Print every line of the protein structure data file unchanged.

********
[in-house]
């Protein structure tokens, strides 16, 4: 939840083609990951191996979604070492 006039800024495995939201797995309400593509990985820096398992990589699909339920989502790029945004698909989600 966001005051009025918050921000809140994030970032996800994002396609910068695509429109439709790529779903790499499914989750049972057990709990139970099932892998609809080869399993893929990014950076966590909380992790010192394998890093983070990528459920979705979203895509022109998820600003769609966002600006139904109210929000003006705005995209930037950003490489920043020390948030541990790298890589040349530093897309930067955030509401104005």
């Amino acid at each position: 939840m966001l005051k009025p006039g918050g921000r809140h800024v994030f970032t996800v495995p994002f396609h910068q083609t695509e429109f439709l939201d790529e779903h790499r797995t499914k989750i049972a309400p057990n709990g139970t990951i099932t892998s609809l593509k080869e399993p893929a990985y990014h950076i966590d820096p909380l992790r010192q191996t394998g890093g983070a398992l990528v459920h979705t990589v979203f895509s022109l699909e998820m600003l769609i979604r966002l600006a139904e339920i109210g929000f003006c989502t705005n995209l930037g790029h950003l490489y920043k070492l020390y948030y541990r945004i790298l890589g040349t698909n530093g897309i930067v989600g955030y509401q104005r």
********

[in-house]
């Protein structure tokens, strides 16, 4: 939840083609990951191996979604070492 006039800024495995939201797995309400593509990985820096398992990589699909339920989502790029945004698909989600 966001005051009025918050921000809140994030970032996800994002396609910068695509429109439709790529779903790499499914989750049972057990709990139970099932892998609809080869399993893929990014950076966590909380992790010192394998890093983070990528459920979705979203895509022109998820600003769609966002600006139904109210929000003006705005995209930037950003490489920043020390948030541990790298890589040349530093897309930067955030509401104005």
């Amino acid at each position: 939840m966001l005051k009025p006039g918050g921000r809140h800024v994030f970032t996800v495995p994002f396609h910068q083609t695509e429109f439709l939201d790529e779903h790499r797995t499914k989750i049972a309400p057990n709990g139970t990951i099932t892998s609809l593509k080869e399993p893929a990985y990014h950076i966590d820096p909380l992790r010192q191996t394998g890093g983070a398992l990528v459920h979705t990589v979203f895509s022109l699909e998820m600003l769609i979604r966002l600006a139904e339920i109210g929000f003006c989502t705005n995209l930037g790029h950003l490489y920043k070492l020390y948030y541990r945004i790298l890589g040349t698909n530093g897309i930067v989600g955030y509401q104005r």